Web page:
It’s January, which means for most of us, that it’s time to take down the holiday decorations and get back to the grind.

For me—and I’m sure for a lot of you, too—it feels like I never had a break from the grind. With work, classes, and the holidays all placing demands on my time and attention, I’ve felt a little overwhelmed, like I’ve been trying to keep afloat in a sea of final papers and wrapping paper.

Regardless, a new year is here, and I’ve resolved to make 2016 the year of self-care, even when—or especially when—I feel like I don’t have time for it.

But that leads me to a seemingly simple question—one that Jsulli214 posed in the comments of my first post—that gave me pause: what exactly is self-care? How am I defining that?

Is it self-care when I carve time out of my busy schedule to read something other than a textbook?

Is it self-care when I treat myself to a latte from my favorite coffee shop?

Even if the caffeine is to help me stay up late studying?

Is it self-care when I force myself to stay awake for ten more minutes at the end of a long night of studying to wash the makeup off my face before completely collapsing onto my bed?

I think there’s just as much validity in including the tedious, humdrum parts of making time for ourselves and our needs—like finally tackling Laundry Mountain at the end of exams or simply drinking enough water—as self-care as there is in including the fun, restorative activities that brighten our days in that definition.

For now, I’m favoring a broad definition of self-care, and I’m looking forward to experimenting with both big and small ways to take care of myself and to start the new year off strong in the midst of the controlled chaos that is grad school life.

Do any of you have self-care in your resolutions for 2016? What are your goals or themes for the new year? Tell us all about them in the comments!



  1. Jeff Sullivan

    To me, an important part of managing self-care is managing stress. While that is a big category, with a lot of possibilities, a few things stand out for me. Two related things that tend to reduce stress are, within some bounds, having a sense of being in control of my life, and also a sense of predictability.

    Toward that first goal, an important aspect is to actively manage how I am using my time. At the smallest end of the scale is keeping an up-to-date to-do list. Knowing what is required is the smallest piece of having a sense of both control and predictability. I not only make the best use of time, though, in addition to feeling in control, is actively using that to-do list to schedule my time. I don’t always follow that schedule exactly, but my life works better when I make the effort. I found Microsoft Outlook – the local version much more so than the web version – to be a great tool. Apple’s Calendar works, but is a distant second for ease of use. A big plus in its favor is syncing seamlessly across all my devices.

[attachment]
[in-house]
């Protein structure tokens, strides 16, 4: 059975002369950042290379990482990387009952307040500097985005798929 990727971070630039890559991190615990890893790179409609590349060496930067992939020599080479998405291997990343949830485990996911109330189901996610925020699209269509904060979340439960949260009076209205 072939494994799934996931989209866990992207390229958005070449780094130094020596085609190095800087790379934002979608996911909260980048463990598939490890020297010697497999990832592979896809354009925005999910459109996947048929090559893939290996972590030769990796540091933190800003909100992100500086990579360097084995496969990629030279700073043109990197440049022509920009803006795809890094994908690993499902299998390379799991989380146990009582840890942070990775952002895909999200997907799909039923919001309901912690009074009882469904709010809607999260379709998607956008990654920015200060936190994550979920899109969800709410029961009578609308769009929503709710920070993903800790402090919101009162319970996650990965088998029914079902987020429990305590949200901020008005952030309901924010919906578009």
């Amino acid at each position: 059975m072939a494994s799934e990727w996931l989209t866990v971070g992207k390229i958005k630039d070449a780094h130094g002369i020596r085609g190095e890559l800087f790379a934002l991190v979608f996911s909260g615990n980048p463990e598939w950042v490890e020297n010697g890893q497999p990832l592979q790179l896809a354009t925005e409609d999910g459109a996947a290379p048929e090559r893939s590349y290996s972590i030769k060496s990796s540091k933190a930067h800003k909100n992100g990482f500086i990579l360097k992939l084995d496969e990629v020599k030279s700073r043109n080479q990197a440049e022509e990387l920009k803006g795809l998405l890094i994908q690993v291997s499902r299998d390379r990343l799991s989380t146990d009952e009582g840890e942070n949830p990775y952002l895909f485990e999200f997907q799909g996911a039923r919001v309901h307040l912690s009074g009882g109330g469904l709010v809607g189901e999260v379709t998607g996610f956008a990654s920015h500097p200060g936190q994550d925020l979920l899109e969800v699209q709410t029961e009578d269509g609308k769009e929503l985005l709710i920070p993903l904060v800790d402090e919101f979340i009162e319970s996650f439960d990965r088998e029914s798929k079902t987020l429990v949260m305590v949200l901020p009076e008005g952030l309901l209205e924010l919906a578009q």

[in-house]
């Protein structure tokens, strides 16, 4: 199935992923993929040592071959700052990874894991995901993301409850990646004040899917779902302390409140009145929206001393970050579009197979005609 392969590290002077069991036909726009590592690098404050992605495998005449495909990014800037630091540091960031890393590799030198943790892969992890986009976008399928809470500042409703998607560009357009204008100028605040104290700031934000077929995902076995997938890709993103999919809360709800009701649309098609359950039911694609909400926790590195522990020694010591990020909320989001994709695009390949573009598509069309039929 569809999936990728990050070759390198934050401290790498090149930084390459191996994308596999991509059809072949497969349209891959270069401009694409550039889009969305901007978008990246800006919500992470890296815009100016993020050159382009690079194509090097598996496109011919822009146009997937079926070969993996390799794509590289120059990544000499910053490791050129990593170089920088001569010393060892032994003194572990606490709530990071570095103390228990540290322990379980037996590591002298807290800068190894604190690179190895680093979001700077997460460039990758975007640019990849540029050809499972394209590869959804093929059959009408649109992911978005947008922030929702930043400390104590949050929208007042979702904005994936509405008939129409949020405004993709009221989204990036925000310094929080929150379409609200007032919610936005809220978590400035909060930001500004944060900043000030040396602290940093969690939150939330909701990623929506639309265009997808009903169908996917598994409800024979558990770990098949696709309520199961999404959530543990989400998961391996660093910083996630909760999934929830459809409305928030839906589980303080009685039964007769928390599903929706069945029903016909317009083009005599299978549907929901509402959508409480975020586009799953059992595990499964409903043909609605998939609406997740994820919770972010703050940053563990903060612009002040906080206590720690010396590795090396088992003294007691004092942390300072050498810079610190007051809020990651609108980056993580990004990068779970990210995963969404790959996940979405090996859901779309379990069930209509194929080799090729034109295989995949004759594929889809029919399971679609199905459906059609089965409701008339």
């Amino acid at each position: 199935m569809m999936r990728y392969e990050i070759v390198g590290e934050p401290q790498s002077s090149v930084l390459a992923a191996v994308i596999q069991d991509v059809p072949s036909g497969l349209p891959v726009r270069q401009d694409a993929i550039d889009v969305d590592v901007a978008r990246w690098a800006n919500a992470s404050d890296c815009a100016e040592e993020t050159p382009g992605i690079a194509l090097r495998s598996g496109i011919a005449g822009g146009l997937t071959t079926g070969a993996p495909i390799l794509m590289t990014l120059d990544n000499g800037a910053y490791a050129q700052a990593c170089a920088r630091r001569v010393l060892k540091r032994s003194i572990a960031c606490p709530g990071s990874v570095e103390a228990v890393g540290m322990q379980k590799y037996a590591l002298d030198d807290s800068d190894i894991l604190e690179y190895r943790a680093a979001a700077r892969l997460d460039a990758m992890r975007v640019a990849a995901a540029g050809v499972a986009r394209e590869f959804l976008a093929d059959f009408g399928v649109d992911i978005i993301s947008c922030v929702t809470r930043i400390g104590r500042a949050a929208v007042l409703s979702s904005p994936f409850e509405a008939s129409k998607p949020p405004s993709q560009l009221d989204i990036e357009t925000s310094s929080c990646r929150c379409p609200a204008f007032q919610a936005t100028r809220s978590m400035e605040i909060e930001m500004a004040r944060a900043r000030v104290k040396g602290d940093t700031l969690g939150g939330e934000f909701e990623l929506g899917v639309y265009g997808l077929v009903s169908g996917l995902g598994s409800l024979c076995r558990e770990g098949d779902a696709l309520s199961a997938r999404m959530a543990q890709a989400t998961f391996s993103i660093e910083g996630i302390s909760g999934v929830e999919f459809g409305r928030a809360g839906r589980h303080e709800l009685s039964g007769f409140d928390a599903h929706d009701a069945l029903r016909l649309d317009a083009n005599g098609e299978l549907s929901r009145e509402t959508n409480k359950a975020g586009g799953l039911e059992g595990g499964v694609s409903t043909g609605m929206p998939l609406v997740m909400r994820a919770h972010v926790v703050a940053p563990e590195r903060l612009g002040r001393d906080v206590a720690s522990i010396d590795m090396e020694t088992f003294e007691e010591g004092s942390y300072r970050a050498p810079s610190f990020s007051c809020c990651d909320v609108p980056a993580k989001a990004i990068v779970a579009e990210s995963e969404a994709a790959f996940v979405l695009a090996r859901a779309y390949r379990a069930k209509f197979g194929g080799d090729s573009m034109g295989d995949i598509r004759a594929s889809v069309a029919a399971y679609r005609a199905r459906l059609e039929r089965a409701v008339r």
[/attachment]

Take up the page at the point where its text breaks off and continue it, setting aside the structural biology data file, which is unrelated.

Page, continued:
Another related activity promoting both control and predictability, and which can also be tied to the self-care of meditation, is visualizing future outcomes. That is not as simple as “visualizing success”, which can actually be counterproductive. That gets to be it’s own topic. But short form is this. First, visualize everything you expect might happen, even the problems, and handle them. But apparently HOW you visualize is important. Some people argue simply visualizing success tricks your brain into thinking you’ve already succeeded, and lowers motivation. Others argue that is the result of visualizing from an “associated” point of view, meaning visualizing seeing as you see thorough your own eyes. The alternative is visualizing “disassociated”, or actually seeing yourself in the internal image, in the process of succeeding.

    Here’s a couple of articles on these topics:

    Visualize Success if You Want to Fail:
    Try Positive Action, Not Positive Thinking:

    But the upshot is this: planning helps with self-care by reducing stress through the mechanism of improving a sense of control and predictability.

    As far as Laundry Mountain? Things like that get to be visual metaphors for feeling out of control. Even shrinking it helps reduce stress, and also gives a methodical activity that can be coupled with mindful reflection.

  2. Jeff Sullivan

    Fiddlesticks. Can I edit this? The line “I not only make the best use of time, though, in addition to feeling in control, is actively using that to-do list to schedule my time.” should be “To make the best use of my time, in addition to increasing both control and predictability, I’ll actively use that to-do list to schedule my time.”

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